Tag: economy

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We All Need a Smiley Break

Flashback two years, to May 2, 2020: SARS-CoV-2 (severe acute respiratory syndrome Coronavirus 2)/COVID-19 lockdowns compelled Californians to avoid anyone and to otherwise practice so-called safe social distancing. The seeming hardship would pale compared to racial riots that would erupt weeks later.

One of my neighbors literally put on a happy face—among several encouraging, or funny, street decorations to adorn this University Heights property and/or the sidewalk straddling Meade Avenue. Seems like every time I walked by something different greeted. Thank you.

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The Angry Birds

Somebody is unhappy about all the talk that avian flu will lead to poultry shortages in the worst scenario and soaring selling prices in the better one. Look at those grim faces dominating the Featured Image captured on April 14, 2022 using Leica Q2. Vitals, aperture manually set: f/8, ISO 100, 1/80 sec, 28mm; 10:39 a.m. PDT.

You can panic, and be sure smug prognosticators of doom are correct, when Costco rotisserie chicken sells for more than the long stable $4.99—or simply is unavailable.

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Pop Goes Another Housing Bubble

The current housing bubble—and there absolutely is one—bears only modest resemblance to the previous catastrophe, which I warned about in a lengthy August 2005 analysis. Rising mortgage rates already are deflating the 2020’s-decade bubble, but the pop is unavoidable without fundamental changes in the actual market or the myths used to explain existing dynamics.

Since before anyone heard of SARS-CoV-2 (severe acute respiratory syndrome Coronavirus 2)/COVID-19, which economic and societal disruption super-inflated the housing bubble, I had warned about a dangerous trend that ignores common sense observation of national demographics: Among the two largest segments, Baby Boomers are dying off and Millennials aren’t having many kids. As population growth stalls, there will be less demand for housing because there will be fewer people to buy. Meaning: All the babbling about not enough inventory has set into motion an overbuilding frenzy that is sure to deflate home values in the not-so-distant future. Before pandemic lockdowns, I had thought within 10 years. I now expect less than five—if we’re lucky.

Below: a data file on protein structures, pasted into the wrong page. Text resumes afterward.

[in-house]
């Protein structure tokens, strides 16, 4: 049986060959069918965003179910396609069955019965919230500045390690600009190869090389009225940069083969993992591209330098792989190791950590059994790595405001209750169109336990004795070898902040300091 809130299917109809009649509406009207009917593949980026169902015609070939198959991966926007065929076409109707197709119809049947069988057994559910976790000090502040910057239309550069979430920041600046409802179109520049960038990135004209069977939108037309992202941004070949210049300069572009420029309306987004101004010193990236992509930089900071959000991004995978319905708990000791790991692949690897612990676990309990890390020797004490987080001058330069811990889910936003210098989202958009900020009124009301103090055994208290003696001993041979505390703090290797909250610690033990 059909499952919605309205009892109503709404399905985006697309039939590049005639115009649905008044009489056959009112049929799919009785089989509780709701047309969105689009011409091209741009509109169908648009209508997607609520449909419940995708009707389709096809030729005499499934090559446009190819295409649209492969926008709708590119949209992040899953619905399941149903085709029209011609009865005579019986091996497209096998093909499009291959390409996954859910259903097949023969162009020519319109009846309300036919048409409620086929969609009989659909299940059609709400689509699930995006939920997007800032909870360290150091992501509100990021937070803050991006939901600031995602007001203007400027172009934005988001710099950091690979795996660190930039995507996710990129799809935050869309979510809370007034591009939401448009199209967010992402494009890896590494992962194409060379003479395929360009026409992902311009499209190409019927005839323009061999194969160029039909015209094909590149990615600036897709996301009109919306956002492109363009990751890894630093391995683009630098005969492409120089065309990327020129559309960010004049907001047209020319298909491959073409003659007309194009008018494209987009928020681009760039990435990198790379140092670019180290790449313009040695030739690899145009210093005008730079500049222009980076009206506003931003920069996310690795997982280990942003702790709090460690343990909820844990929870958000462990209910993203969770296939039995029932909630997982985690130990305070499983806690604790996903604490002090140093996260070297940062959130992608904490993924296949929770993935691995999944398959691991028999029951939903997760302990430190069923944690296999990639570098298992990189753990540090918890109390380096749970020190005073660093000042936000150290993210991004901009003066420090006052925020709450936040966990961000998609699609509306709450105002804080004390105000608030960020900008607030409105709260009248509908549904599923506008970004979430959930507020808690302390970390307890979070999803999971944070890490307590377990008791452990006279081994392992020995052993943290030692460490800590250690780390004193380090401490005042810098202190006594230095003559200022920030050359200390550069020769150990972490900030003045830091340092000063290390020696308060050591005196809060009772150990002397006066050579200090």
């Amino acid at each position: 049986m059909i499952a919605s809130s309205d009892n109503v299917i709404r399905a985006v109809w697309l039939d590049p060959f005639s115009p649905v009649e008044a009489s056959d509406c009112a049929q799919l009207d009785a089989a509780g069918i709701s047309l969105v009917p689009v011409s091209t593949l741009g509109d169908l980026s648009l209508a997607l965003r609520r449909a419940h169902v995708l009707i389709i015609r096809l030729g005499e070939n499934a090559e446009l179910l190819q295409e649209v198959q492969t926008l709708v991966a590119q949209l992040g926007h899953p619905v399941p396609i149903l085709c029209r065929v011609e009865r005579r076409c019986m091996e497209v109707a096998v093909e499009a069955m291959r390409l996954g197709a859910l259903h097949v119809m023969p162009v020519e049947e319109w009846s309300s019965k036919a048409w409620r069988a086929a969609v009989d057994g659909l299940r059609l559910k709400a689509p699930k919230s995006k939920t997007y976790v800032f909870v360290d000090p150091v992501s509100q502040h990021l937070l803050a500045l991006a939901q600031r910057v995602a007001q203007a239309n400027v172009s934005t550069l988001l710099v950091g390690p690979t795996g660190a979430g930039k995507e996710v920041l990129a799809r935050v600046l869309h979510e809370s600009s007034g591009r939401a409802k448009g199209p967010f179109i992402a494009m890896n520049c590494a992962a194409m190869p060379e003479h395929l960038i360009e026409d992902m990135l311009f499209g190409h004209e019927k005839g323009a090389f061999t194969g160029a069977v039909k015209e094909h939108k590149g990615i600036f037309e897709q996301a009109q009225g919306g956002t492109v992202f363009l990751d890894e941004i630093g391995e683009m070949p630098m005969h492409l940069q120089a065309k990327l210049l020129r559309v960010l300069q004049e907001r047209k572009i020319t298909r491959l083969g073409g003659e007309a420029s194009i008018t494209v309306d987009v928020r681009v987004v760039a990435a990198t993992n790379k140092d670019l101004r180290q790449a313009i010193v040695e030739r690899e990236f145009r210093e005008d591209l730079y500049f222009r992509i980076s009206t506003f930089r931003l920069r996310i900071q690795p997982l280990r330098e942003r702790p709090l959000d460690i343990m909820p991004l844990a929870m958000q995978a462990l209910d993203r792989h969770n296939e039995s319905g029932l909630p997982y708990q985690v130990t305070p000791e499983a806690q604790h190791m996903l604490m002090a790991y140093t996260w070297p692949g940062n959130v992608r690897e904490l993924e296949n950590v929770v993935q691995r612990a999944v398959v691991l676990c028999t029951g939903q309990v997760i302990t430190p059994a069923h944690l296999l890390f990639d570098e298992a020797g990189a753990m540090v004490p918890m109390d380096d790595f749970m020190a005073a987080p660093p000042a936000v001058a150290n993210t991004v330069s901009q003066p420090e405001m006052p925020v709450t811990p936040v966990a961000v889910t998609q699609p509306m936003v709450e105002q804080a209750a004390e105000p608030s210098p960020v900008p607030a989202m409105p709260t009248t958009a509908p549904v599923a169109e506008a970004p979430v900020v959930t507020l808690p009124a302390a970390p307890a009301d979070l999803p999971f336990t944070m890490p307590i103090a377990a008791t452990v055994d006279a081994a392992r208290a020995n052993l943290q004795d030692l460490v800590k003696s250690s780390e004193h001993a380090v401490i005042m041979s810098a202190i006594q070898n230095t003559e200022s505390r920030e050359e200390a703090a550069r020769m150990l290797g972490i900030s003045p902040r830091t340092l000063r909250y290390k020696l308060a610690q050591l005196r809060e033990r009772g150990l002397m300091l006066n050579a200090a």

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What is Inflation?

Everywhere you look, there are reports about rising inflation, which is presented as increases in prices of goods. As a longtime journalist with a reputation for making complex concepts simple and straightforward to understand, I must correct the glaring mistake made by the majority of news reports: Inflation and rising prices are not the same, although there is an undeniable relationship between the two.

Inflation isn’t prices going up but the value of money going down. Spending power decreases. The classic case is late-1923 Germany, when, because of hyperinflation, “a loaf of bread cost 140 billion marks. Workers were paid twice a day, and given half-hour breaks to rush to the shops with their satchels, suitcases, or wheelbarrow, to buy something, anything, before their paper money halved in value yet again” (source: “Loads of Money“, Economist).

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The Difference Between Today and Yesterday

Gasoline prices continue their relentless rise here in San Diego. Regular unleaded now is $1 or more per gallon than on Feb. 24, 2022—when started Russia’s Ukrainian invasion. The Featured Image and companion compare changes over one day. The Arco is located at El Cajon Blvd and Texas Street, where North Park and University Heights meet.

But 30 cents a gallon more than yesterday, or the day before, isn’t the bigger difference. I awoke this morning to news alerts that Joseph Biden banned importation of Russian oil. Price to pump fuel is least of the problems. This sanction, on top of the others, leads to one conclusion, and a single consequence: The United States and Russia are unofficially at war. All that remains is declaration by one side or the other.

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The Price of Gas Rose 24 Cents Overnight!

Let me be the first to (sarcastically) thank the oligarchs—whether they be the Russian ruling class or one-percent of people holding the most wealth—for rushing to grub as much money as possible from we whom they regard as chattel. The invasion of Ukraine, and the West’s (ah-hum) finger-wagging recriminating sanctions, couldn’t possibly have disrupted the flow of oil yet. But why wait, when profits are to be had and war is a convenient excuse for puffing them.

Yesterday, regular, unleaded gasoline sold for $4.46 a gallon at all three of my San Diego neighborhood’s three economy filling stations. That’s cash price; credit costs more. As you can see from the Featured Image, price is now $4.70. That shocker greeted my wife and I this morning when we stopped to top off the tank.